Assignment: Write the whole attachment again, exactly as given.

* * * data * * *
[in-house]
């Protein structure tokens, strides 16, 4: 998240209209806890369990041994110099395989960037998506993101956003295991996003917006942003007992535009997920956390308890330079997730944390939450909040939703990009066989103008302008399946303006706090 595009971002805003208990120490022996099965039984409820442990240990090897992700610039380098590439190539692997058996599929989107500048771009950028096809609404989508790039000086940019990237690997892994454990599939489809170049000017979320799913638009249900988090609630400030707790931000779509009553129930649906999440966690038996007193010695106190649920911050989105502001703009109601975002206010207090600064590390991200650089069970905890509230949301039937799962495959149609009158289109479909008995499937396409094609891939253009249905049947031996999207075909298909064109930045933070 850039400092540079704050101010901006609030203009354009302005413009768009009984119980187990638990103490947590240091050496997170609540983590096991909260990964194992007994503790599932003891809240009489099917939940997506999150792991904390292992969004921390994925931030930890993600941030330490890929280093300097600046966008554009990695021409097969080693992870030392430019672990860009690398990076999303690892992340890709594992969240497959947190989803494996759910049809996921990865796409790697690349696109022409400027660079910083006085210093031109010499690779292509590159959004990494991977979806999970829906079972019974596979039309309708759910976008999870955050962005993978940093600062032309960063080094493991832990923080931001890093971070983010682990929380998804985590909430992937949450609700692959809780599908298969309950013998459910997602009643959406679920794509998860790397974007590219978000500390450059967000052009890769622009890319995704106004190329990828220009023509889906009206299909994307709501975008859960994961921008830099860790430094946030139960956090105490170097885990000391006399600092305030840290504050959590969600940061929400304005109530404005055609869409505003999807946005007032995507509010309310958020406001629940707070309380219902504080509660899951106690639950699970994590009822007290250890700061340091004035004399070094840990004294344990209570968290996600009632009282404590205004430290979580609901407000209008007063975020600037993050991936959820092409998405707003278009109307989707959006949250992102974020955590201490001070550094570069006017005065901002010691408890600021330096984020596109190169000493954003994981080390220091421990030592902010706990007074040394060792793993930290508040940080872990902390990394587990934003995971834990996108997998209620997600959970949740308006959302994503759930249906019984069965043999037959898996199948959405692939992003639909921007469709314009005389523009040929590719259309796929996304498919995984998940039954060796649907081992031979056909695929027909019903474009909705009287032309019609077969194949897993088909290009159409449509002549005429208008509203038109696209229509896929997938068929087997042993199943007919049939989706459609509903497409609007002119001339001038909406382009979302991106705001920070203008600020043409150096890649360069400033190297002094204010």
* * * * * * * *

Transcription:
[in-house]
């Protein structure tokens, strides 16, 4: 998240209209806890369990041994110099395989960037998506993101956003295991996003917006942003007992535009997920956390308890330079997730944390939450909040939703990009066989103008302008399946303006706090 595009971002805003208990120490022996099965039984409820442990240990090897992700610039380098590439190539692997058996599929989107500048771009950028096809609404989508790039000086940019990237690997892994454990599939489809170049000017979320799913638009249900988090609630400030707790931000779509009553129930649906999440966690038996007193010695106190649920911050989105502001703009109601975002206010207090600064590390991200650089069970905890509230949301039937799962495959149609009158289109479909008995499937396409094609891939253009249905049947031996999207075909298909064109930045933070 850039400092540079704050101010901006609030203009354009302005413009768009009984119980187990638990103490947590240091050496997170609540983590096991909260990964194992007994503790599932003891809240009489099917939940997506999150792991904390292992969004921390994925931030930890993600941030330490890929280093300097600046966008554009990695021409097969080693992870030392430019672990860009690398990076999303690892992340890709594992969240497959947190989803494996759910049809996921990865796409790697690349696109022409400027660079910083006085210093031109010499690779292509590159959004990494991977979806999970829906079972019974596979039309309708759910976008999870955050962005993978940093600062032309960063080094493991832990923080931001890093971070983010682990929380998804985590909430992937949450609700692959809780599908298969309950013998459910997602009643959406679920794509998860790397974007590219978000500390450059967000052009890769622009890319995704106004190329990828220009023509889906009206299909994307709501975008859960994961921008830099860790430094946030139960956090105490170097885990000391006399600092305030840290504050959590969600940061929400304005109530404005055609869409505003999807946005007032995507509010309310958020406001629940707070309380219902504080509660899951106690639950699970994590009822007290250890700061340091004035004399070094840990004294344990209570968290996600009632009282404590205004430290979580609901407000209008007063975020600037993050991936959820092409998405707003278009109307989707959006949250992102974020955590201490001070550094570069006017005065901002010691408890600021330096984020596109190169000493954003994981080390220091421990030592902010706990007074040394060792793993930290508040940080872990902390990394587990934003995971834990996108997998209620997600959970949740308006959302994503759930249906019984069965043999037959898996199948959405692939992003639909921007469709314009005389523009040929590719259309796929996304498919995984998940039954060796649907081992031979056909695929027909019903474009909705009287032309019609077969194949897993088909290009159409449509002549005429208008509203038109696209229509896929997938068929087997042993199943007919049939989706459609509903497409609007002119001339001038909406382009979302991106705001920070203008600020043409150096890649360069400033190297002094204010």